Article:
One of the largest university collections of its kind, Harvard's Collection of Historical Scientific Instruments was established in 1948 and currently holds over 20,000 items from the 15th century to today, representing an extensive range of scientific disciplines. The collection not only includes many historic prototypes, unusual devices and obsolete machines, it also features books, manuals, models, chemical samples, photographs and even toys used for learning about science. Initially part of the libraries and now under the Department of the History of Science, the Collection also has its own museum with changing exhibits in the Science Center building.
Ranging from 1913 to 1973, the films from the collection are science films used for educational purposes, with psychology and biology the primary subjects. Within these fields, the films mostly feature an array of laboratory experiments—Equivalent and Non-Equivalent Stimuli in the Rat (1937), Wave Motion in an Inhomogeneous System (1965), Reactions in Plants and Animals (1934)—or analyses of physical phenomena—Walking Upstairs for the First Time (1924), Upright Vision Through Inverting Spectacles (1950). One remarkable exception is Fighting Triangles: Social Perception (ca. 1950), a film used to study viewers' psychological projections onto simple, animated shapes, an occurrence known as the Heider-Simmel illusion.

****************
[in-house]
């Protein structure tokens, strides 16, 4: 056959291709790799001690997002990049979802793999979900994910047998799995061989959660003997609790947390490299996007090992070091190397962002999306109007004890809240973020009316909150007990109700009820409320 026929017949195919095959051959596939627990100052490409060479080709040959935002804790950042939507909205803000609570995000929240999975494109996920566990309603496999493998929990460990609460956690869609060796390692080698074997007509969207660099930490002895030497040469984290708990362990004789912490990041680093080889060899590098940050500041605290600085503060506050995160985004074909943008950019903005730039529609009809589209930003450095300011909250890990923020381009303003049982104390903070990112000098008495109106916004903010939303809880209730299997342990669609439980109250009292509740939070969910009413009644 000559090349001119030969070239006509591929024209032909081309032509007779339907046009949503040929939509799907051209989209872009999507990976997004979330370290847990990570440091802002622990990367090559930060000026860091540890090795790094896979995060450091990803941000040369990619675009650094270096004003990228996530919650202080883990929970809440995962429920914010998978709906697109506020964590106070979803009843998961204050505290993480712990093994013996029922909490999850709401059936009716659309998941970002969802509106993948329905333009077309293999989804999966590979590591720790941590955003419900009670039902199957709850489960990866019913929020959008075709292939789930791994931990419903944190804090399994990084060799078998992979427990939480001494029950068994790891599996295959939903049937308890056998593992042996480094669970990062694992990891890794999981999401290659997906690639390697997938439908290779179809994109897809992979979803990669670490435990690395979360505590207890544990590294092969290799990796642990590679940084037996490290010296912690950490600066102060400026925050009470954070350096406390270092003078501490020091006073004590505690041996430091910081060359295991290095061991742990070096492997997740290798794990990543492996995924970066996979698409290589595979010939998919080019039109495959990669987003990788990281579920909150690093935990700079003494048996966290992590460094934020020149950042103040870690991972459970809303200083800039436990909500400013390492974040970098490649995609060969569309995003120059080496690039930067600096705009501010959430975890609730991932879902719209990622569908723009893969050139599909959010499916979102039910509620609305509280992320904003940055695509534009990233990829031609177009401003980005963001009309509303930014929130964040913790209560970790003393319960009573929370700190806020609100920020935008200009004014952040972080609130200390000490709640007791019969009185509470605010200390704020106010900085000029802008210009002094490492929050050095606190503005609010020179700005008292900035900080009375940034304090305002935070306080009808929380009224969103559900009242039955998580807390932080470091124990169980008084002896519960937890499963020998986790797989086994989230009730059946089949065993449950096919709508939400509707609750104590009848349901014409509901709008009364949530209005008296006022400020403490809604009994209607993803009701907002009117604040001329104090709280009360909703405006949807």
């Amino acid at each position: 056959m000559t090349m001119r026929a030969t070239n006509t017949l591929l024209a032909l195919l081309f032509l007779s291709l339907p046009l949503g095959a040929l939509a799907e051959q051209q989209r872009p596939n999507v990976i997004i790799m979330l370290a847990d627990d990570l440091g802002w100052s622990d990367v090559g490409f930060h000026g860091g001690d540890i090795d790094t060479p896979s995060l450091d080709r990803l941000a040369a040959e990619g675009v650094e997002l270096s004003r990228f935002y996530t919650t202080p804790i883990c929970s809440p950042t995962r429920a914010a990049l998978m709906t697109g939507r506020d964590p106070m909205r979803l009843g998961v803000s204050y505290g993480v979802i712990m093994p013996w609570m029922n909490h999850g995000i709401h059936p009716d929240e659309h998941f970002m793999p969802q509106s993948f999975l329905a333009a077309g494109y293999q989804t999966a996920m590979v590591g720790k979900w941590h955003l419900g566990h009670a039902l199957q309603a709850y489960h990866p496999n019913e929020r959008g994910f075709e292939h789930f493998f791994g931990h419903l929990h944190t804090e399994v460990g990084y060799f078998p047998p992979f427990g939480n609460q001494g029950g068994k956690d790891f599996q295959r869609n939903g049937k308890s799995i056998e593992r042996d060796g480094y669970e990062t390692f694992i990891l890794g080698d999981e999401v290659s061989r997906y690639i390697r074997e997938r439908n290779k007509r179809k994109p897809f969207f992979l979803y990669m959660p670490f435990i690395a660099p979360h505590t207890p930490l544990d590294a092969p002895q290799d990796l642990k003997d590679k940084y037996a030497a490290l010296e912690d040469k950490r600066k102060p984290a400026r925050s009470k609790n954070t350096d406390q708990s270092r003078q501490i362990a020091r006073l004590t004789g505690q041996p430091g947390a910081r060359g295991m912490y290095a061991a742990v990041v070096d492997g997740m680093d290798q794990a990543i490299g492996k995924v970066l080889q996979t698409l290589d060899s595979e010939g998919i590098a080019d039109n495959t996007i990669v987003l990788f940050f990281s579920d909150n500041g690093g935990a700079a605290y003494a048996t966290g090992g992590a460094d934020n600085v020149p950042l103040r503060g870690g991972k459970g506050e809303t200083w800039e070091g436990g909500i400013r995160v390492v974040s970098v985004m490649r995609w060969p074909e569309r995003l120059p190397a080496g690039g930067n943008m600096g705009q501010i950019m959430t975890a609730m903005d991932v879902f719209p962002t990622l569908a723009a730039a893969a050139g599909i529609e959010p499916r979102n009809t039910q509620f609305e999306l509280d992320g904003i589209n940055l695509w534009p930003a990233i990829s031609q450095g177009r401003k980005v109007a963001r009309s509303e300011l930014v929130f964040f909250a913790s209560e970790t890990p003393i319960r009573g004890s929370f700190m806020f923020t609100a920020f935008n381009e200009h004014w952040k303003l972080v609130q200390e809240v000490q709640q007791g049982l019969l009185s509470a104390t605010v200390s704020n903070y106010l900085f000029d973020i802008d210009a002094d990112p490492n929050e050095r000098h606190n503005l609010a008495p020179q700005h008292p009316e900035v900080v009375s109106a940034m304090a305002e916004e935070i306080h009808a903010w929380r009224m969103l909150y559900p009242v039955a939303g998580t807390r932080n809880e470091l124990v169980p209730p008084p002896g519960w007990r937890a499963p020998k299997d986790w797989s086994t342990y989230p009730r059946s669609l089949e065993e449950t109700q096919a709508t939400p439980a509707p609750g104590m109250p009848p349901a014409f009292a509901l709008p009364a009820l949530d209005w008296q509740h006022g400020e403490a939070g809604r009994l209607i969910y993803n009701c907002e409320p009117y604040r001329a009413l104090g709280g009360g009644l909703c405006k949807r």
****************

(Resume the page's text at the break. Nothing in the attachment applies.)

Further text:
A few of the collection's other highlights include Abnormal Psychology: Photographic Studies in Hypnosis (1938) and Unconscious Motivation (1949) documenting hypnosis experiments; Growing Up Female (1971) about the various cultural forces which help shape the American woman; Out of the Mouths of Babes (1973) studying children's linguistic development; Stanley Milgram's Obedience (1965) documenting his famous experiments on the topic; and some of B.F. Skinner's films. The oldest film in the collection, Problem Solving By Chimpanzees (1917), features the pioneering studies by Wolfgang Köhler, one of the founders of Gestalt psychology, revealing the primates' ability to use tools and build structures.
About the Collection
Most of the collection consists of 16mm film prints, yet also contains a few outtakes, some video and digital copies of films, as well as one filmstrip.
This collection has been catalogued in HOLLIS.
"A Collection of Knowledge," Harvard Gazette, December 2019